"Sometimes," Blaise Pascal once noted, "we learn more from the sight of evil than from an example of good." The great philosopher's pithy observation took on new resonance last week, as Israelis were given ample opportunity to catch a glimpse of what sheer, unadulterated wickedness truly looks like.
In Beirut, it took the form of Hizbullah thug-in-chief Hassan Nasrallah. Speaking on Saturday to a crowd of tens of thousands of cheering supporters, the bearded and bespectacled terror boss delivered one of the most chilling speeches in recent memory.
"O Zionists," he declared, "your army has left the body parts of your soldiers in our villages and fields. Our mujahadeen fought these Zionists, killing them and collecting their body parts."
For Nasrallah to gloat about mutilation and dismemberment is simply inhuman.
As if that weren't gruesome enough, Nasrallah went on to provide still more macabre detail. "I am not talking about regular body parts," he said. "I tell the Israelis, we have the heads of your soldiers, we have hands, we have legs ... there is even a near-complete body, a half or three-quarters of a body, from head, to chest to the torso."
Even for the Middle East, it was an exceptional demonstration of callousness and cruelty. For Nasrallah to gloat about mutilation and dismemberment is simply inhuman. Adjectives such as depraved and degenerate fail to do this cretin justice.
But the evil on display last week was not confined merely to our northern borders. To the east, Iranian President Mahmoud Ahmadinejad was boasting in an interview with Al-Jazeera that Israel is "doomed to collapse," in the process repeating one of his favorite mantras that Zionists are "enemies of mankind." Backing up his rhetoric with deeds, the tyrant of Teheran took delivery of another 11 tons of nuclear fuel from Russia as he races ahead with plans to produce atomic weapons. And we all know just where those warheads will be pointed, should he succeed with his nefarious schemes.
Then, to the south of us lies Hamas-controlled Gaza. In recent days, Palestinian terrorists have fired more than 160 Kassam rockets and 70 mortar shells from the Strip at Israeli towns and villages throughout the Negev, indiscriminately targeting innocent civilians.
The result has been that thousands of Israelis are being terrorized daily by the shrill sound of sirens and the piercing whistle of potentially-lethal projectiles hurtling at them through the air.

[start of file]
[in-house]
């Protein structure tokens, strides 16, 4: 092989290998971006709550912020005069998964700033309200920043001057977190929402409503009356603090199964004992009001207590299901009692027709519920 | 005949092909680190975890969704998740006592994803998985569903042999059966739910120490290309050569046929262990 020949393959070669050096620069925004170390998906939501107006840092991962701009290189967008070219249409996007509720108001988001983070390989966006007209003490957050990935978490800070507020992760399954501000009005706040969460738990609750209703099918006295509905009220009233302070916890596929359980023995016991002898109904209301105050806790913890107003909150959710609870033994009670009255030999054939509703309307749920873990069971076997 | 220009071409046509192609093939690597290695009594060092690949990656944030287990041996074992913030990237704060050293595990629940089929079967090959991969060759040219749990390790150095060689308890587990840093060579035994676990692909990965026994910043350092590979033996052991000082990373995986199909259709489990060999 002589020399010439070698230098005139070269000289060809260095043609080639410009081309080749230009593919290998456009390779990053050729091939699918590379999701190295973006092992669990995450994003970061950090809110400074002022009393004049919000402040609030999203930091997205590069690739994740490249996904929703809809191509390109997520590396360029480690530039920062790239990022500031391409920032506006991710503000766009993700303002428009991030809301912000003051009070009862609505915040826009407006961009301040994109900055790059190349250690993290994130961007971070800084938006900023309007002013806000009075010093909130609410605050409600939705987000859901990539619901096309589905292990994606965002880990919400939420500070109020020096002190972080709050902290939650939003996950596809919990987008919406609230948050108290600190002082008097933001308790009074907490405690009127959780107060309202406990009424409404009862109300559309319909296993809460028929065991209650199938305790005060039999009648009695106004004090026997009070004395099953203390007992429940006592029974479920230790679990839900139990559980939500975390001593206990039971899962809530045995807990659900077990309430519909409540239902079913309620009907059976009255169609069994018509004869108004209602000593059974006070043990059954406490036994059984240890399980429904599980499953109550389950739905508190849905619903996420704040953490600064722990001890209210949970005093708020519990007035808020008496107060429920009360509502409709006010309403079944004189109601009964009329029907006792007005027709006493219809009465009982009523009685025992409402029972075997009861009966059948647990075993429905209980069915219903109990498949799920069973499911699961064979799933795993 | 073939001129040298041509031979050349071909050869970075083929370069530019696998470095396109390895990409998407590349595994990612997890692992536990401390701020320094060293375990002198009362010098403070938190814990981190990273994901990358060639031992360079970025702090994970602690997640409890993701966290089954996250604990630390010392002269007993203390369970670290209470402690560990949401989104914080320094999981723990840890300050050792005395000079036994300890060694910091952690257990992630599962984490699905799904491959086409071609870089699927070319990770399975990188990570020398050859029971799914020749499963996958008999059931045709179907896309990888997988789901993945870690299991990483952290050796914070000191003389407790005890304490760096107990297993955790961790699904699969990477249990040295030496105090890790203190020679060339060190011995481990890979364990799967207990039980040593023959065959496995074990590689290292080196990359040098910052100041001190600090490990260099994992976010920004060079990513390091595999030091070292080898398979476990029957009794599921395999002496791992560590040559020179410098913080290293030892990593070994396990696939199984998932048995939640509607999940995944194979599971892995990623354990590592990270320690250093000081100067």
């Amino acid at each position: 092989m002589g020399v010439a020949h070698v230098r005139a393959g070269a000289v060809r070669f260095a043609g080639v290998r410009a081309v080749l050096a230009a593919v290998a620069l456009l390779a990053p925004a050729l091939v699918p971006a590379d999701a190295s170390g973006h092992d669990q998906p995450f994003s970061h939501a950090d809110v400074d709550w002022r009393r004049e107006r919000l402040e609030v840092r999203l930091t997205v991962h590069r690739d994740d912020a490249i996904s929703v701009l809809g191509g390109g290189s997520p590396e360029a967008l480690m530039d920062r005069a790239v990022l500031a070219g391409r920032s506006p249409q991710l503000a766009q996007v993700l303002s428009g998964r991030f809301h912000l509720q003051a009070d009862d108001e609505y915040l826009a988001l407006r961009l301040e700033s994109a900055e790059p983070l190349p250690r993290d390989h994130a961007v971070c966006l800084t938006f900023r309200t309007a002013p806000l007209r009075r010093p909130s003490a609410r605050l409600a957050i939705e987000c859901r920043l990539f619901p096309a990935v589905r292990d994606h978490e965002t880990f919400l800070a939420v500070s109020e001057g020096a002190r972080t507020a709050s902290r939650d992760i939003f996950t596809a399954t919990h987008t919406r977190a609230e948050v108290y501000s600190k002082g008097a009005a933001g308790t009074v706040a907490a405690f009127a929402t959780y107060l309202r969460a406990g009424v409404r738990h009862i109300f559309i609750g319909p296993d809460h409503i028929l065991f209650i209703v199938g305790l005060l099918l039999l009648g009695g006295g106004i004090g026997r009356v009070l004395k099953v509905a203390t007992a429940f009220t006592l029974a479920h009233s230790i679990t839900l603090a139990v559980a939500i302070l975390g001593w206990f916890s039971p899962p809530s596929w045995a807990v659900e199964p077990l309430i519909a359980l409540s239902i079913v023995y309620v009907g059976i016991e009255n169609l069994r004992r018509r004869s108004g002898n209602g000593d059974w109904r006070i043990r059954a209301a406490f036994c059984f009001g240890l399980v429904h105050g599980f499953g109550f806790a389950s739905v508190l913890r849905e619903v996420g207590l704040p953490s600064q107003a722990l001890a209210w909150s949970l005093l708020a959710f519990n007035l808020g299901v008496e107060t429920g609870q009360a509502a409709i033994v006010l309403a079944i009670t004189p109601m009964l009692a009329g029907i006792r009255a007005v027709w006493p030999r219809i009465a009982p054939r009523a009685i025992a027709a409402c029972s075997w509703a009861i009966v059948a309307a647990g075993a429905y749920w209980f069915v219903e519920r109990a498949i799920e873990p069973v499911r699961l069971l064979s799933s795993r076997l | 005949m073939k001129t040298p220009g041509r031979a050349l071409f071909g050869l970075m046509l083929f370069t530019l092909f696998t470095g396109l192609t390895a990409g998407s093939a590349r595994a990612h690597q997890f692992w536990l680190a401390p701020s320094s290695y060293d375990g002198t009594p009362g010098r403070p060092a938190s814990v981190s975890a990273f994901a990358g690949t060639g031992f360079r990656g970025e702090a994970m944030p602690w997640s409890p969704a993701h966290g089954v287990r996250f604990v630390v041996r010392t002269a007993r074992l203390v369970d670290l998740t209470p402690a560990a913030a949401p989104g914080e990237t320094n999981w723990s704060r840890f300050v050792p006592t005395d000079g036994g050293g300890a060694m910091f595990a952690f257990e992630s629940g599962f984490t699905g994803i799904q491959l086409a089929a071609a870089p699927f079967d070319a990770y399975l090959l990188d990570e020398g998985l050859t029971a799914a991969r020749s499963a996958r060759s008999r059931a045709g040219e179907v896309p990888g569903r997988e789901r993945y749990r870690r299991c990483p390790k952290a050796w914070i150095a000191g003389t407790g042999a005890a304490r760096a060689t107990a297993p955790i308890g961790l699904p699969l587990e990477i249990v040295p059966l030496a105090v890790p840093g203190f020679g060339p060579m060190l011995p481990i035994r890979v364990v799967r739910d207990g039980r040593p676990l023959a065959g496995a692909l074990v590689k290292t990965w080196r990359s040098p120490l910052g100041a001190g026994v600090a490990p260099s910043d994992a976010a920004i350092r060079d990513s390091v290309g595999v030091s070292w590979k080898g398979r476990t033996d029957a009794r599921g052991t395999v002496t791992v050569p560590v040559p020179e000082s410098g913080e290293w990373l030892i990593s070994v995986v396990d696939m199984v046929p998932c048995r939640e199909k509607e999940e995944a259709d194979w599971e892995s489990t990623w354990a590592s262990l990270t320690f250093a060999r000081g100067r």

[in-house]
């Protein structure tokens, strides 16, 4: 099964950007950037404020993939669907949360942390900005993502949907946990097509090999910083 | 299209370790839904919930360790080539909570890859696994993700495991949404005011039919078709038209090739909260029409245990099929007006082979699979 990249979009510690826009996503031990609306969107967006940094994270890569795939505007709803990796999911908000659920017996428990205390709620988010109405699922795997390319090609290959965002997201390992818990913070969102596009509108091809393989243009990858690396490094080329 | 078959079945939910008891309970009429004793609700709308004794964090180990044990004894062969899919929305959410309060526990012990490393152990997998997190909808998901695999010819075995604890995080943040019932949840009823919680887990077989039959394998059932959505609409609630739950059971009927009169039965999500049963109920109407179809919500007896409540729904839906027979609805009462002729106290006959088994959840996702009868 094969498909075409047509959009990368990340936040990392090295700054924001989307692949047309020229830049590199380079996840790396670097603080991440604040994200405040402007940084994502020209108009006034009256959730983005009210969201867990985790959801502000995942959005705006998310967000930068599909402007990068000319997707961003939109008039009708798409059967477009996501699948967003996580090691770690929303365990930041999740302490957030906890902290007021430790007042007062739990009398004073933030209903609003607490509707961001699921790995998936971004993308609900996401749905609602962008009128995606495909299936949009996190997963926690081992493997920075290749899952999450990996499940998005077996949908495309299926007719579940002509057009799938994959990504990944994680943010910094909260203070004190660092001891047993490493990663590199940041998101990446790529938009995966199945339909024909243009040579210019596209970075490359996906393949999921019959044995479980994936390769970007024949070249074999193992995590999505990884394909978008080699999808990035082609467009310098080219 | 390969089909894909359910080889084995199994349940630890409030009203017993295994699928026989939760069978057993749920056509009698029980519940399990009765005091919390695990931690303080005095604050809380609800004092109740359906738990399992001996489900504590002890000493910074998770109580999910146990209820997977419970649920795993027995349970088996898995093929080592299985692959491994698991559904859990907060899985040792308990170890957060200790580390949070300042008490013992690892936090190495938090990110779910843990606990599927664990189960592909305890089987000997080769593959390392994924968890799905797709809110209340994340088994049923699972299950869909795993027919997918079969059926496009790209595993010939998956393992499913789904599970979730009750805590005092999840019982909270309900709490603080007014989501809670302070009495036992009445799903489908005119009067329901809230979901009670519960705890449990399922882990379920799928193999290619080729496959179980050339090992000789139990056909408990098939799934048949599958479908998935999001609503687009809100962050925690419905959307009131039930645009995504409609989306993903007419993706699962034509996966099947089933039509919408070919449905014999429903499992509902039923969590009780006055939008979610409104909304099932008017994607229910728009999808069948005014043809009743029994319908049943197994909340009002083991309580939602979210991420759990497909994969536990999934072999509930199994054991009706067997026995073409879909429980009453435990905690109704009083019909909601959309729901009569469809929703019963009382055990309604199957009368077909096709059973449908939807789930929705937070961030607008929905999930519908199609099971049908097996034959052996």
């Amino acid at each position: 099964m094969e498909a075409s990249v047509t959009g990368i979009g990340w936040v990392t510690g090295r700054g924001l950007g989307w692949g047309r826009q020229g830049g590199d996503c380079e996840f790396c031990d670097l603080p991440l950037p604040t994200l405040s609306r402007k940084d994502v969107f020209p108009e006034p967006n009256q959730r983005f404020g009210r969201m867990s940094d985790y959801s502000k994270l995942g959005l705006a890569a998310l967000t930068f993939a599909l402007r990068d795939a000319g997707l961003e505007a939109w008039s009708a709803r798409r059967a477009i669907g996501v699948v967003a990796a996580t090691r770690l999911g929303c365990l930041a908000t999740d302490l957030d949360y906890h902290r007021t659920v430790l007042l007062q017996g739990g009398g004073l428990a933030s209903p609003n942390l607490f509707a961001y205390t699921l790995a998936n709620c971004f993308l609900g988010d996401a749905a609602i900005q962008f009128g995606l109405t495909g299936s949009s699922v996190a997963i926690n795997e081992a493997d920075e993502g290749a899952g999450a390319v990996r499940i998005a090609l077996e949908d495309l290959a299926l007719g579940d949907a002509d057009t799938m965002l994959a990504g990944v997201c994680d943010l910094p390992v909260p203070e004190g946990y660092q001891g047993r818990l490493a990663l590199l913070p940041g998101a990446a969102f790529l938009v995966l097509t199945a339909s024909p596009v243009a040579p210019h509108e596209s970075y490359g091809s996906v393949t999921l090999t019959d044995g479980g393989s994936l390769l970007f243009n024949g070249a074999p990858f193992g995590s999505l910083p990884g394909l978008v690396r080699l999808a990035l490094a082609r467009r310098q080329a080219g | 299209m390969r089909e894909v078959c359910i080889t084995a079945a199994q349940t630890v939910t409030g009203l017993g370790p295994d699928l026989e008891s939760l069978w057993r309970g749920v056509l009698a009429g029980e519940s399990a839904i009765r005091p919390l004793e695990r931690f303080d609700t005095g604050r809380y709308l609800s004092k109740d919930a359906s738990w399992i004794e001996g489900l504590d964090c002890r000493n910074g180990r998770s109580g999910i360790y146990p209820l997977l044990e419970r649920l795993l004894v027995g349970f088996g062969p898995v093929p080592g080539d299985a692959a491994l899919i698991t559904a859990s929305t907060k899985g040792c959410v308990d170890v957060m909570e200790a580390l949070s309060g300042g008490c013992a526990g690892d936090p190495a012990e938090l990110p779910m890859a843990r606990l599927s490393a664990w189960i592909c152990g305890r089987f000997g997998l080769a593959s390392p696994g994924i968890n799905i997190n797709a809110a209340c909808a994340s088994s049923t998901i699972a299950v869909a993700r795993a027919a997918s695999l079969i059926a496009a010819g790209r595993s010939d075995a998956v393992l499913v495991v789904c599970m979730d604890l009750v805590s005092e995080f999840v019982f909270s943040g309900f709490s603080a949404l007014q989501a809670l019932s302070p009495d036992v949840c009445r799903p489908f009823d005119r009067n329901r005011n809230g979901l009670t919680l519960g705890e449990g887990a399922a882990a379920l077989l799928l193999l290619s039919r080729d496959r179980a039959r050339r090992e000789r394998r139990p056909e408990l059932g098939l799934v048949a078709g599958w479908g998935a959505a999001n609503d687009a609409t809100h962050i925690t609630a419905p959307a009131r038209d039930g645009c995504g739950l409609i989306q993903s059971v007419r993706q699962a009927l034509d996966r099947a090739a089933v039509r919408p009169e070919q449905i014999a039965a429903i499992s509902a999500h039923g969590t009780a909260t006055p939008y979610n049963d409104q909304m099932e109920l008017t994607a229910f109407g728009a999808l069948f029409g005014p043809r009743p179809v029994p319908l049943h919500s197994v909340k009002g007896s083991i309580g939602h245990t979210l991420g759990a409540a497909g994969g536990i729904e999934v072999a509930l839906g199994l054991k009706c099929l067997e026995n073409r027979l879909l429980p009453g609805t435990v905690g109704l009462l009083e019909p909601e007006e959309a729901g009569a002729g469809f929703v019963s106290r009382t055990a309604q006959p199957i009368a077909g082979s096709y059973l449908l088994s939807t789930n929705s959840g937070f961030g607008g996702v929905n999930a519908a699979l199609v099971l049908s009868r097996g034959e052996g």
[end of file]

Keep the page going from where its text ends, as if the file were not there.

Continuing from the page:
Not surprisingly, a new study released by the Israel Center for Victims of Terror and War found that over 75 percent of the children in Sderot exhibit symptoms of post-traumatic stress.
And so, an entire generation in that battered southern town is growing up with extensive psychological and emotional wounds.
What are we to make of all this? What does this hatred mean? While this question might seem tantalizingly simple, or even simplistic, the answer to this query is in fact what lies at the root of Israel's foreign and defense policies.
For some, the encirclement of Israel by hostile forces is what underlies their determination to reach a final deal as quickly as possible with Mahmoud Abbas.
Resolving the Palestinian-Israeli conflict, they say, will sap the hostility directed at Israel throughout the Arab world, thereby securing the Jewish state's place in the region.
But such an approach amounts to little more than wishful thinking, as our brief little survey of the region clearly indicates. The enmity we face is not merely political, but fundamentally theological too.
For Hamas, Hizbullah and the Iranian regime, which together constitute an arc of hate surrounding Israel, are ideologically committed to the Jewish state's destruction, regardless of whether a settlement of one sort or another is reached.
Addressing the political demands of our foes, while ignoring their deep-seated sense of sacred duty to erase the Jewish presence in this region, is an act of potentially lethal self-delusion.
Like all human beings, we Israelis are uncomfortable staring evil directly in the face. It strikes at our own historical and existential anxieties, and goes against our basic human need to be loved and appreciated.
But psycho-babble aside, we need to come to terms with the reality of our situation, which boils down to fighting back or being ejected from the ring.
Israel is engaged in a titanic, life-and-death struggle between good and evil.
The arc of hate is growing ever more bold, and it is only a matter of time before they seize upon the sense of weakness that our current leaders are projecting and ready themselves to pounce.
These recent events should serve as a jolting reminder to us all that Israel is engaged in a titanic, life-and-death struggle between good and evil. This is not about a misunderstanding over boundary lines, water rights or even refugees. It is a momentous, ongoing war of annihilation that our foes have been waging against us for over a century. Simply put, it is a struggle against evil.
And the critical component necessary for our survival and our success is maintaining an unwavering sense of faith, and never losing sight of the justness of our cause. The moment we do so is the moment when the battle will be lost.
Twenty-five years ago, during the Cold War with the Soviet Union, US president Ronald Reagan said, "I've always maintained that the struggle now going on for the world will never be decided by bombs or rockets, by armies or military might. The real crisis we face today is a spiritual one; at root, it is a test of moral will and faith."
Those words are equally applicable today. The evil is staring us right in the face, whether in the guise of Nasrallah, Ahmadinejad or Khaled Mashaal.
Our task is to stare it back down and defeat it, plain and simple. Like it or not, averting our eyes or making dangerous concessions simply won't make it go away.
This article originally appeared in the Jerusalem Post.